Which is why I found the signing of Westbrook to Jordan brand to be a bit ironic. Not ironic in the sense that he doesn’t deserve it. But ironic in the sense that a move like this will probably propel Westbrook into superstar territory, as far as media exposure goes. Into a territory that Scottie Pippen unfortunately never reached. With an endorsement team that includes Carmelo Anthony, Derek Jeter, Chris Paul, and Michael Jordan, himself, Russell Westbrook will have plenty of opportunity to expand his brand. He already has a slogan in place (WhyNot?), and already has a following outside of basketball because of his unique fashion sense. In a way, Jordan is helping this generation’s top sidekick become what his sidekick should have become.

The Thunder and their Manchurian Candidate

During the offseason, the Oklahoma City Thunder did something very unconventional. Instead of hiring a scout to serve as their video coordinator/analyst, they, instead, hired premier basketball video blogger Sebastian Pruiti. For those of you who don’t know who Pruiti is, he ran a website called nbaplaybook.com, in which he used clips of games to break down film and explain why a team may or may not have been successful in certain sets. Pruiti did a great job of explaining the content in a way that even the average NBA fan could understand.

His understanding of the game was not without any background. He served as a volunteer assistant coach for the New Jersey Institute of Technology Highlanders. Then, he served as an assistant coach for the Fort Wayne Mad Ants of the D-League. Needless to say, the man is an astute basketball mind. One of the best basketball writers of our generation, Bill Simmons, noticed this and decided to hire Pruiti for his newly formed Grantland multimedia conglomerate. In fact, Simmons was the one that broke the news on Twitter that Pruiti had been hired by the Thunder.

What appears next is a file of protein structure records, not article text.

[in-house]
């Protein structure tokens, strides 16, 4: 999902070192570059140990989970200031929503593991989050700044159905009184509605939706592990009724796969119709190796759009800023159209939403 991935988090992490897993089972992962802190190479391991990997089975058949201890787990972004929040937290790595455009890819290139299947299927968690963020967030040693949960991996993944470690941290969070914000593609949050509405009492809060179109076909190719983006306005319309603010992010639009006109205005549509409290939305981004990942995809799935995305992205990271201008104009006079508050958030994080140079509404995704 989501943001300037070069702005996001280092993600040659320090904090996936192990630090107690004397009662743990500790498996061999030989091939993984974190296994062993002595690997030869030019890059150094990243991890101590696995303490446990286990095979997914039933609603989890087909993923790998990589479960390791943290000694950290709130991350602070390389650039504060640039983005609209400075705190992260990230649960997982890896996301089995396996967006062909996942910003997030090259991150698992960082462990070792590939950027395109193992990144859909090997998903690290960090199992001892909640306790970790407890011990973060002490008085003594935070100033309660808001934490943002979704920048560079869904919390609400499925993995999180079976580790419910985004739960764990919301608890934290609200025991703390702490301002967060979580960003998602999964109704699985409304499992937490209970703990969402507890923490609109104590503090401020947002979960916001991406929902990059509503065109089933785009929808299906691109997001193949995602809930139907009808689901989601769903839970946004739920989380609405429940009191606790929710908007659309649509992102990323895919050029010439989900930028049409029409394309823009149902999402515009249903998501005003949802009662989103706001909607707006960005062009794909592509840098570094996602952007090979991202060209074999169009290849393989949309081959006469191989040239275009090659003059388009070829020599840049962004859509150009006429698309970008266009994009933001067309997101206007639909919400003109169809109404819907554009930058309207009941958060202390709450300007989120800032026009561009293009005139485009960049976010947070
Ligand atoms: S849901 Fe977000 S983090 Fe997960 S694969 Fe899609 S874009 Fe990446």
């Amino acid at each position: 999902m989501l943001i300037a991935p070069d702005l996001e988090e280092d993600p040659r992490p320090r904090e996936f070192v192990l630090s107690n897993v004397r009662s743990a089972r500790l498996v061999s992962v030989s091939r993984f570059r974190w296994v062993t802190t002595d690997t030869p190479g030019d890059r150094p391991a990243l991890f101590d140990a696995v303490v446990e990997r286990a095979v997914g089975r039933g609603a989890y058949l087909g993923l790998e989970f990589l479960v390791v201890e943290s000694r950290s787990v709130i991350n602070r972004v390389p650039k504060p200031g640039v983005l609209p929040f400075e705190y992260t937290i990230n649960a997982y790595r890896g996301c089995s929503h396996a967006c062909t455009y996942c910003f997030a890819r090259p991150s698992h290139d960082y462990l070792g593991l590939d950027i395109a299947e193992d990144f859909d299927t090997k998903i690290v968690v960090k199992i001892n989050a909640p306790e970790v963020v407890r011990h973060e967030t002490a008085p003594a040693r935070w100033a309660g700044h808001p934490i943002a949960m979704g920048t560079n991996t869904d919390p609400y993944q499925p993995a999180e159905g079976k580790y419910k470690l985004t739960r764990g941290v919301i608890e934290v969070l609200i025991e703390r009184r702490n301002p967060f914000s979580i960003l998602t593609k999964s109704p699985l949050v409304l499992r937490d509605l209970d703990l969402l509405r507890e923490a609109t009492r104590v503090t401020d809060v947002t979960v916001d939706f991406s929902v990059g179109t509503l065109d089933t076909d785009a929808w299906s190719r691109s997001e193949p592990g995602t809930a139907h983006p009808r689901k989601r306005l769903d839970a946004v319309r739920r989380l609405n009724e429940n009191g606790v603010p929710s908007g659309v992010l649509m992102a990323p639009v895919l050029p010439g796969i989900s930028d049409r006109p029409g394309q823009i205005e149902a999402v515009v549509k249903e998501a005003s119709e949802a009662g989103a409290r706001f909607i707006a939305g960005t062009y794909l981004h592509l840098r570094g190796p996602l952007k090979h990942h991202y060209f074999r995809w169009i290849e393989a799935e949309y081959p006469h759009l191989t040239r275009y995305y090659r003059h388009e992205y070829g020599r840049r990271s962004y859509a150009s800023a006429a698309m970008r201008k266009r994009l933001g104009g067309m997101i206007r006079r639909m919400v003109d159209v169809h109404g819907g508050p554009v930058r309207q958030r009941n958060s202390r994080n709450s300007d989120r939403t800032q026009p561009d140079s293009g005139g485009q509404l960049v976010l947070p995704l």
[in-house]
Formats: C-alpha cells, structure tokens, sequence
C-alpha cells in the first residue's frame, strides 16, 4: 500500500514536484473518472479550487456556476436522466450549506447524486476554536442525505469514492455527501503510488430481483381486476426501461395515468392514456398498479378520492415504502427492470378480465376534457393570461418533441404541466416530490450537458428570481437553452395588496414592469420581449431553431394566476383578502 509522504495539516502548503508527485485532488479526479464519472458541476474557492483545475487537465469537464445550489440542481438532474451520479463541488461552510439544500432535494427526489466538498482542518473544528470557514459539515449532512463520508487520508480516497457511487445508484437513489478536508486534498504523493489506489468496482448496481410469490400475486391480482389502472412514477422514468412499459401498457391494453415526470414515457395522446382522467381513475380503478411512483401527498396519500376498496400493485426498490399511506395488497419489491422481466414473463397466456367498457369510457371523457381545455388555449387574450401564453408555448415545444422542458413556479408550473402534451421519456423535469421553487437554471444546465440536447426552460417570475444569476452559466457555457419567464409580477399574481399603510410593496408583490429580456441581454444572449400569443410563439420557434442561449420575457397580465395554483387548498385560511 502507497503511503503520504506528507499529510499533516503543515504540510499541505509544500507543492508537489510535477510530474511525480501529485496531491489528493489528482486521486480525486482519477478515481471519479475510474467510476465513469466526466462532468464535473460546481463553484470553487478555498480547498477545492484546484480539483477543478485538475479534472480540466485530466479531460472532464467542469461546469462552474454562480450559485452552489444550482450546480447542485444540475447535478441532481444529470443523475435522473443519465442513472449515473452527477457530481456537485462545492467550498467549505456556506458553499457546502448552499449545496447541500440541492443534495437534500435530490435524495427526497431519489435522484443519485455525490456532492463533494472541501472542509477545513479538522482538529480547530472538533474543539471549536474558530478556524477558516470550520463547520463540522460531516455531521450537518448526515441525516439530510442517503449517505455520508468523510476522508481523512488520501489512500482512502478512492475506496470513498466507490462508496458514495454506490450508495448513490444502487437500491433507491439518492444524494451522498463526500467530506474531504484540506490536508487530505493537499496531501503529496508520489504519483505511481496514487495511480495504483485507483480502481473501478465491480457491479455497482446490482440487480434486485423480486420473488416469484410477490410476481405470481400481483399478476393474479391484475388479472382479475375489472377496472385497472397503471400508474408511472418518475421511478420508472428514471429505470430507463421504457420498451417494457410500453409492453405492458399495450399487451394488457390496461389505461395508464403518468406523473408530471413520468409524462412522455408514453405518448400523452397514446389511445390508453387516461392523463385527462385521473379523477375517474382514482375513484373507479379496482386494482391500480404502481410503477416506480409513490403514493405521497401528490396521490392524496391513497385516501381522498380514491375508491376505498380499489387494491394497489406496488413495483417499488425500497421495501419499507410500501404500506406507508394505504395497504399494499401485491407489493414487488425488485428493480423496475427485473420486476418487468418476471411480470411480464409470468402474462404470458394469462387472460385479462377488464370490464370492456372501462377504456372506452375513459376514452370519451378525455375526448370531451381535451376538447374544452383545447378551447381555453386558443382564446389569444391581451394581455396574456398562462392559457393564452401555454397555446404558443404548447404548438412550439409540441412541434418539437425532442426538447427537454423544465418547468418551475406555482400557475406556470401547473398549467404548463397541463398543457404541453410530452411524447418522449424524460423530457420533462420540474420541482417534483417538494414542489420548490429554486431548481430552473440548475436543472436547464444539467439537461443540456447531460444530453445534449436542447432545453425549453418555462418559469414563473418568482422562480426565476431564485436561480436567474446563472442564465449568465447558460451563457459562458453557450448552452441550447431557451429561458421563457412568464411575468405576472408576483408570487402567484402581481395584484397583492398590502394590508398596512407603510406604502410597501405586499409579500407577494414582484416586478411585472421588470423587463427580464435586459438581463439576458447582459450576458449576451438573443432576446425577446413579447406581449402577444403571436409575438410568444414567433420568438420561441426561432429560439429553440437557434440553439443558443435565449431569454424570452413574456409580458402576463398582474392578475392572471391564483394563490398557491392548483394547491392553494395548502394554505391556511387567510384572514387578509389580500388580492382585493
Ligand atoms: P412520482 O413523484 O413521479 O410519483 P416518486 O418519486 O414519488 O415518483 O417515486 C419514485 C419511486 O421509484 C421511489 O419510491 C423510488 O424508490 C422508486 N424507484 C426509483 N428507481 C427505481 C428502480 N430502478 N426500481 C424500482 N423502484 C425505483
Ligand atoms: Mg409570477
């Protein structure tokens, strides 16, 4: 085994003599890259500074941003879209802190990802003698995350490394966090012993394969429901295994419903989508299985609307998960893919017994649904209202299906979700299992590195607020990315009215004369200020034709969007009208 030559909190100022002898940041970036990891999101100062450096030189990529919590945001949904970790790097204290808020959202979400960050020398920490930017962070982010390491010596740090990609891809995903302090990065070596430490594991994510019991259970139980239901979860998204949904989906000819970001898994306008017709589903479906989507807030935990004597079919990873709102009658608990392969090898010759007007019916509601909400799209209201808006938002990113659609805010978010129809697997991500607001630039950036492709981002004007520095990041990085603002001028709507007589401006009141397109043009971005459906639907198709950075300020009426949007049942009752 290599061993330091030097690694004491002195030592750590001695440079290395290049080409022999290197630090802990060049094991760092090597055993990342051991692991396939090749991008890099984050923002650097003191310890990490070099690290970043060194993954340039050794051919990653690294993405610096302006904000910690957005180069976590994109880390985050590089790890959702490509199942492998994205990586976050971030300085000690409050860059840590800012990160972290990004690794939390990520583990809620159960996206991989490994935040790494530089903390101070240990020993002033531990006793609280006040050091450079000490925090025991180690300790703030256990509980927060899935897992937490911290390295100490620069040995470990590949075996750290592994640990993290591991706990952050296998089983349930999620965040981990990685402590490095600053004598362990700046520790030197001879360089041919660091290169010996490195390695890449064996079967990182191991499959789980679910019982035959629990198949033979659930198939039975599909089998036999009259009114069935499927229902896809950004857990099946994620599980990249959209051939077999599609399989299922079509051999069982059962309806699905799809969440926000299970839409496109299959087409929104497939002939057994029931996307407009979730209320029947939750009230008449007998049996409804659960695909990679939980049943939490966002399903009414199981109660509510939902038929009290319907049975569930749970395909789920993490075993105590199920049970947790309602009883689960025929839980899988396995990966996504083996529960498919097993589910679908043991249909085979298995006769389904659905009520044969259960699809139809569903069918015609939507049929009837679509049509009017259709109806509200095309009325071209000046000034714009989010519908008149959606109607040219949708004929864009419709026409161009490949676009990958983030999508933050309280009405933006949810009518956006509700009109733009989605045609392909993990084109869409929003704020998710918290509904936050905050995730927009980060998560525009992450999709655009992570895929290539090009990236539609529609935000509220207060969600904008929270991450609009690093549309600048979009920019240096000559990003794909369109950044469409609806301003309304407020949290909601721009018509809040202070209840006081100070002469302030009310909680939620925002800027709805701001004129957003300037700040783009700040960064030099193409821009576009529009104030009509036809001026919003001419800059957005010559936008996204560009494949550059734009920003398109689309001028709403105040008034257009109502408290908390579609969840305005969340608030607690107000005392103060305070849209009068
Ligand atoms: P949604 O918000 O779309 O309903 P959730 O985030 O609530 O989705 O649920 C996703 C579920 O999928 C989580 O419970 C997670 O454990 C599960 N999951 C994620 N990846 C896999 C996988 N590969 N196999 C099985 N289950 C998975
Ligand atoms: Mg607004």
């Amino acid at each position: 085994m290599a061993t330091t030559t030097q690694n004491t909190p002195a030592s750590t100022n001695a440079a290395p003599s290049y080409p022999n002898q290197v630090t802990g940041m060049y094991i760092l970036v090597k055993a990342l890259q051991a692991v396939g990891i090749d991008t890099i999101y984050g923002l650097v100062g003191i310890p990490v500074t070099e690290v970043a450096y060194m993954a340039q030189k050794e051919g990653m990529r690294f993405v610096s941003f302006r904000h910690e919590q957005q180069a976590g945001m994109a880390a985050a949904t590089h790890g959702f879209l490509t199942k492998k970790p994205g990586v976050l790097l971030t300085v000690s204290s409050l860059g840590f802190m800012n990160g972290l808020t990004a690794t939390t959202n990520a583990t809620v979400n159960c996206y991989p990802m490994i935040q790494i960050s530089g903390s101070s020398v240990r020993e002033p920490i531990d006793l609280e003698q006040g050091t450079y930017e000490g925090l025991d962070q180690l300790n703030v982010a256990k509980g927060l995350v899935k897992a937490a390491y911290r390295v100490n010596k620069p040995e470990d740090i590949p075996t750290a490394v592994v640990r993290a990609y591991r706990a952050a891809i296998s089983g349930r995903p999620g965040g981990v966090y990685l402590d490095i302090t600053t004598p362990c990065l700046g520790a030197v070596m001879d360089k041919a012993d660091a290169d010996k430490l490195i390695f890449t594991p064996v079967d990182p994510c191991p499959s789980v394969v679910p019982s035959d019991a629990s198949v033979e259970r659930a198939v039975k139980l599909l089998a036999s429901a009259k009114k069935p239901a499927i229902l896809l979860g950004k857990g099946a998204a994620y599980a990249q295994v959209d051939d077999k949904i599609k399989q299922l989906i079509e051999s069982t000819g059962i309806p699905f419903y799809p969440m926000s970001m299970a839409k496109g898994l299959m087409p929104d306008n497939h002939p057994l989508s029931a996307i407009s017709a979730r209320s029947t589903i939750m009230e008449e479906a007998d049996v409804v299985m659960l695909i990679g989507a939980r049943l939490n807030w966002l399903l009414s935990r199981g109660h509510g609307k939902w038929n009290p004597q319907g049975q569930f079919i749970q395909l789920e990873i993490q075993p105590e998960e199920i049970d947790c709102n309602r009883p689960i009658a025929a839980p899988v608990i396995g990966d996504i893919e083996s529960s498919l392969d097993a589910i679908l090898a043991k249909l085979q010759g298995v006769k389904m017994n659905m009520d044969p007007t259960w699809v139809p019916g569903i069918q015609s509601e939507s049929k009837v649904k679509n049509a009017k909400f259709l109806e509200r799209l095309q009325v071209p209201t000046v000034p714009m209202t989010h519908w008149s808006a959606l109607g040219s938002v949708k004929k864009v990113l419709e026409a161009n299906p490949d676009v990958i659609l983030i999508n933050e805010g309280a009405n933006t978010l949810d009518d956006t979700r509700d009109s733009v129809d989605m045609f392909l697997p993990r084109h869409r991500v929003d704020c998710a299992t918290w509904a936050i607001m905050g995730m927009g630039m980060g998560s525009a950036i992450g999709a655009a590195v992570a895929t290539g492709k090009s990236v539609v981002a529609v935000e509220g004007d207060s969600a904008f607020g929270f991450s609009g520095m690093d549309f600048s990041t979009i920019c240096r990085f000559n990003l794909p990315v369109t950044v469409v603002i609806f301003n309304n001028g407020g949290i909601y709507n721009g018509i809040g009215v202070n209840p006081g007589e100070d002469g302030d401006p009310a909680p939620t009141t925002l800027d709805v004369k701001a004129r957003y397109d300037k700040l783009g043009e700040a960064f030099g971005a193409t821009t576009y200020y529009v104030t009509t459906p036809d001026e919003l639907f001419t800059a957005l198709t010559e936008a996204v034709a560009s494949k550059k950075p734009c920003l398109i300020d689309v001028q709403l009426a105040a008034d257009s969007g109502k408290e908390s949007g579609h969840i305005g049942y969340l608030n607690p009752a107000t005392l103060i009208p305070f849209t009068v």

The thought of a Simmons’ disciple going to the Thunder, though, got my conspiracy  mind thinking. On the one hand, Simmons has written about his disdain for how the Seattle Supersonics eventually became the Oklahoma City Thunder. Not that he necessarily carries any ill regard for the team itself, but more for the process that eventually landed the team in the Great Plains. As punishment, he has yet to call the team by its current moniker in any of his writings, instead referring to them as the Zombie Sonics. On the other hand, Simmons’ crowning achievement in life would be to someday become an NBA GM. It’s a dichotomous train of thought that is one part Manchurian Candidate and one part Great Expectations.

Think about it. Before Simmons hired Pruiti, he probably kept tabs on him for years like a spy cultivating an asset. He was the best video blogging analyst in the game and worked on several basketball-related sites. As a basketball junkie, Simmons had to immediately recognize his work and his talent. One of Simmons’ most important traits as a writer is his ability to read situations before they occur. He has correctly predicted the “Ewing Theory” on many occasions, and has a keen understanding of how people will react to certain situations. These are all characteristics of a great point guard; someone who sets things in motion, directs the traffic, sees things before they happen, and makes proper adjustments whenever necessary.

I could see Simmons playing chess, while everyone else plays checkers. He knew that Thunder GM Sam Presti is very analytical and values statistics as a means to better answer questions. He also knew that Presti is young and probably very in tune with the basketball blogosphere and advanced cybermetrics. In terms of probability, there’s a lot better chance that someone like Presti or Houston Rockets GM Daryl Morey would hire Pruiti, than someone like Detroit Pistons GM Joe Dumars or Indiana Pacers GM Donnie Walsh.

Eventually, Presti finally took the bait and hired Pruiti. And with that, Simmons finally had his Manchurian candidate in place. As George W. Bush would say, “Mission (half-way) accomplished!” As a video coordinator/analyst, Pruiti’s job is to break down every one of the Thunder’s possessions (both offensive and defensive), looking to see what works and what doesn’t work for the team. If coaching were compared to another Charles Dickens classic, A Christmas Carol, Pruiti would be the Ghost of Coaching Past and Future, while Scott Brooks would be the Ghost of Coaching Present. The information Pruiti garners from game film will help steer how the team plays in the future.